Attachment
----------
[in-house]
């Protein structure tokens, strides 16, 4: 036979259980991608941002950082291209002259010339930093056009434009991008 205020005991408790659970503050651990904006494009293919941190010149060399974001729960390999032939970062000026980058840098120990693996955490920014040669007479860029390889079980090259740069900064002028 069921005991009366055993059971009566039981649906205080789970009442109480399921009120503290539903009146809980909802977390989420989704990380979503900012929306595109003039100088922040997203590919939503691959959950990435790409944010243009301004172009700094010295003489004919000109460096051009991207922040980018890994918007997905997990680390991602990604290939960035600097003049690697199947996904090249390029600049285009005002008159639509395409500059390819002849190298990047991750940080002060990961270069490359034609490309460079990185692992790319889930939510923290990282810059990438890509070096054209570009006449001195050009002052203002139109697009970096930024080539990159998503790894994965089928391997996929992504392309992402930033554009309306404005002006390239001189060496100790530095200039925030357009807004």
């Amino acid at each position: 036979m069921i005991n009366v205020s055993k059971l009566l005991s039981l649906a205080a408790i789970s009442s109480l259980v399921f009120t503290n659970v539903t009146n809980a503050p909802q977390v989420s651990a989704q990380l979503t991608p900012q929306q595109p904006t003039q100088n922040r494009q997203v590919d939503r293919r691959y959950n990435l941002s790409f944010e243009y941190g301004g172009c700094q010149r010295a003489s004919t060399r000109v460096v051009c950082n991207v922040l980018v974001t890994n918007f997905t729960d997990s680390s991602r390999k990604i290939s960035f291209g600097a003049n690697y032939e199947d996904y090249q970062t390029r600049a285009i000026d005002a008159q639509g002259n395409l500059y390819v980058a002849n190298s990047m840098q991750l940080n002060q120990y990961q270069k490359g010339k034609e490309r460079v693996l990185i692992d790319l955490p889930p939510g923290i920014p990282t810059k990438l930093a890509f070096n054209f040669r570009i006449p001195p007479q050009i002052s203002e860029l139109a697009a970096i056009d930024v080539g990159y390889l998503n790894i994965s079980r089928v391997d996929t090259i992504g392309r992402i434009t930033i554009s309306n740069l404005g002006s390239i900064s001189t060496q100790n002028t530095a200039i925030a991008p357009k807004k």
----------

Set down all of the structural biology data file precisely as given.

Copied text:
[in-house]
């Protein structure tokens, strides 16, 4: 036979259980991608941002950082291209002259010339930093056009434009991008 205020005991408790659970503050651990904006494009293919941190010149060399974001729960390999032939970062000026980058840098120990693996955490920014040669007479860029390889079980090259740069900064002028 069921005991009366055993059971009566039981649906205080789970009442109480399921009120503290539903009146809980909802977390989420989704990380979503900012929306595109003039100088922040997203590919939503691959959950990435790409944010243009301004172009700094010295003489004919000109460096051009991207922040980018890994918007997905997990680390991602990604290939960035600097003049690697199947996904090249390029600049285009005002008159639509395409500059390819002849190298990047991750940080002060990961270069490359034609490309460079990185692992790319889930939510923290990282810059990438890509070096054209570009006449001195050009002052203002139109697009970096930024080539990159998503790894994965089928391997996929992504392309992402930033554009309306404005002006390239001189060496100790530095200039925030357009807004």
């Amino acid at each position: 036979m069921i005991n009366v205020s055993k059971l009566l005991s039981l649906a205080a408790i789970s009442s109480l259980v399921f009120t503290n659970v539903t009146n809980a503050p909802q977390v989420s651990a989704q990380l979503t991608p900012q929306q595109p904006t003039q100088n922040r494009q997203v590919d939503r293919r691959y959950n990435l941002s790409f944010e243009y941190g301004g172009c700094q010149r010295a003489s004919t060399r000109v460096v051009c950082n991207v922040l980018v974001t890994n918007f997905t729960d997990s680390s991602r390999k990604i290939s960035f291209g600097a003049n690697y032939e199947d996904y090249q970062t390029r600049a285009i000026d005002a008159q639509g002259n395409l500059y390819v980058a002849n190298s990047m840098q991750l940080n002060q120990y990961q270069k490359g010339k034609e490309r460079v693996l990185i692992d790319l955490p889930p939510g923290i920014p990282t810059k990438l930093a890509f070096n054209f040669r570009i006449p001195p007479q050009i002052s203002e860029l139109a697009a970096i056009d930024v080539g990159y390889l998503n790894i994965s079980r089928v391997d996929t090259i992504g392309r992402i434009t930033i554009s309306n740069l404005g002006s390239i900064s001189t060496q100790n002028t530095a200039i925030a991008p357009k807004k």